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Illustrated with extraordinary new photography, this is the definitive field guide to all of New Zealand's tuatara, geckos, skinks, frogs, marine turtles and marine snakes. From the ancient tuatara, the sole surviving member of its order, to the world's largest collection of long-lived and live-bearing lizards, our geckos and skinks, New Zealand's 123 species of reptiles and amphibians represent an extraordinary aspect of this country's biodiversity. Reptiles and Amphibians of New Zealand is the only field guide to cover all currently recognised species. New Zealand's list of reptiles and amphibians is growing with new discoveries, even as 80 per cent of species are at risk of extinction. This is the only field guide to cover all currently recognised reptiles and amphibians and will become a go-to book for anyone interested in New Zealand's unique wildlife.
Key features include:
- Expert and up-to-date information on all 123 species of reptiles and amphibians in New Zealand.
- More than 400 new photographs.
- Range maps for every species.
- Introduction to evolution, conservation, observing and collecting, ecosystems and geographic history.
- Authoritative text on every species, including names, description, distribution, variation and similar species, habitat and natural history.
- Identification keys for each of the major groups.
- Regional checklist and a handy quick guide on the inside flaps.
Dylan van Winkel is a wildlife ecologist and consultant herpetologist based in New Zealand. He has a strong interest in the natural world, specifically in reptile and amphibian conservation. Dylan has been involved in numerous research and conservation programmes, including several wildlife translocations and island restoration projects. He is also a technical advisor to the Ministry for Primary Industries, providing species identifications, biosecurity risk assessments, and eradication advice for foreign herpetofauna arriving on New Zealand's shores. Dylan currently works for Bioresearches Group Ltd.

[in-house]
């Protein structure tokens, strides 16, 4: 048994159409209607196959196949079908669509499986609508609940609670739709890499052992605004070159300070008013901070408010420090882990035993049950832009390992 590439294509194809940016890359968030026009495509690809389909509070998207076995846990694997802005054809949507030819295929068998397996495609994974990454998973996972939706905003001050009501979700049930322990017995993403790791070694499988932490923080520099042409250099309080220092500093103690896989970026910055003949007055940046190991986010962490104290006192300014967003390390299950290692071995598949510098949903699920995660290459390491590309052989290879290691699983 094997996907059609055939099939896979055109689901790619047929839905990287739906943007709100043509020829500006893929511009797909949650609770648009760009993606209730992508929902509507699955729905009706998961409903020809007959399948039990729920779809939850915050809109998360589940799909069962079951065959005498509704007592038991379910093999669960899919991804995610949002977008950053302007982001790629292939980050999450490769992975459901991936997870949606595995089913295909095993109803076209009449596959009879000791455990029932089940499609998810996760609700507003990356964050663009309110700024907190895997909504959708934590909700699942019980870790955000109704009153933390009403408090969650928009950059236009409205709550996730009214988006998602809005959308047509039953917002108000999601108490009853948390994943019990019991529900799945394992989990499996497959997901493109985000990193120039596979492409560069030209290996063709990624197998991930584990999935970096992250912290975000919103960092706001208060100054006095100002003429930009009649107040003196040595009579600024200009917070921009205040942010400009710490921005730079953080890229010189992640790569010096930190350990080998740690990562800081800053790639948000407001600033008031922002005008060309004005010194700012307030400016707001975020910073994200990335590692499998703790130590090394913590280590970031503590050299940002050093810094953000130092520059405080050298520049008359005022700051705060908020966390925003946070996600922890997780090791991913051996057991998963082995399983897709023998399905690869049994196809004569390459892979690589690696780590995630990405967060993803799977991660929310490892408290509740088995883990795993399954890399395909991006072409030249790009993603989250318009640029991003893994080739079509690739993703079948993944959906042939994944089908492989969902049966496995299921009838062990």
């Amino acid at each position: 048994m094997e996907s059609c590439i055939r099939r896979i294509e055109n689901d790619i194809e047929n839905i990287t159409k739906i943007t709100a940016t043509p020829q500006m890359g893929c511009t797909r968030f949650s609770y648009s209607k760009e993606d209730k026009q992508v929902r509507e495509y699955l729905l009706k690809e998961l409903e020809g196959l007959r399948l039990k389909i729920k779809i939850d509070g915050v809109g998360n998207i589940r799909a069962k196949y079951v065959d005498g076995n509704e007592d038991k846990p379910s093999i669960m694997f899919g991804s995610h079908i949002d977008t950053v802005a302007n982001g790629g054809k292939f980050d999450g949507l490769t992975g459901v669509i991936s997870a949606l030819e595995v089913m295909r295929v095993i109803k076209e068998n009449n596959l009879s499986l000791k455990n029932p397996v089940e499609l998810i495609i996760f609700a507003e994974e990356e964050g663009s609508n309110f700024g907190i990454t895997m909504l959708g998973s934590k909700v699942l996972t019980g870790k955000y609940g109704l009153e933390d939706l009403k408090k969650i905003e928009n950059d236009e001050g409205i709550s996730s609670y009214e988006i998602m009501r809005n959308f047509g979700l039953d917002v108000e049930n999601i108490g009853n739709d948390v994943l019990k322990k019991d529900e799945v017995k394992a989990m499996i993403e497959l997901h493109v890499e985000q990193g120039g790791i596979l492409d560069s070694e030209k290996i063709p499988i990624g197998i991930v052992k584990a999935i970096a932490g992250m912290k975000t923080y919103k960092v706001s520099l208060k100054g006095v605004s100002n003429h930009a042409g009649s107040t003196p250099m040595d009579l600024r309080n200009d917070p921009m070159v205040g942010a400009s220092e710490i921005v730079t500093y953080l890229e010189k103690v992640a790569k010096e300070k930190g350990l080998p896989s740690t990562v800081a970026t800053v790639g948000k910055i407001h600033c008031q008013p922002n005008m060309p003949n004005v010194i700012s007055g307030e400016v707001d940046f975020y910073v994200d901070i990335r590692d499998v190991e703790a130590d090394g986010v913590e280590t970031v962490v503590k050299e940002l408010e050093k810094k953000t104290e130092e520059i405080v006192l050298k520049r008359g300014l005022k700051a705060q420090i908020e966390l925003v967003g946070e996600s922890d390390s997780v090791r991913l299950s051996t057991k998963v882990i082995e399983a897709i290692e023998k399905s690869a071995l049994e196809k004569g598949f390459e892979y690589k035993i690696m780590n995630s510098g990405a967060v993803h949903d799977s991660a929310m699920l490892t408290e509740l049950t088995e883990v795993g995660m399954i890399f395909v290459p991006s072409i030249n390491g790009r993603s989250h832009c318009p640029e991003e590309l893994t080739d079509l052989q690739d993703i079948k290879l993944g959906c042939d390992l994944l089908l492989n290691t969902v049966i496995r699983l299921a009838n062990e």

Marleen Baling is a wildlife ecologist with a particular interest in New Zealand herpetology. She has been involved in numerous reptile research and conservation projects in the last sixteen years. She has worked with many organisations on their wildlife restoration management including reptile translocations and monitoring. She is a member of the IUCN Reintroduction Specialist Group, Oceania Section.
Rod Hitchmough is a Department of Conservation science advisor, specialising in lizard taxonomy, herpetology and conservation, and the assessment of species' conservation status. He has been involved in studies of the taxonomy of New Zealand geckos since the 1970s, and is currently preparing scientific descriptions for new species. He has also co-authored papers on skink taxonomy. Until recently he managed the process of listing species using the New Zealand Threat Classification System, running meetings of expert panels for 28 different groups of animals, plants and fungi.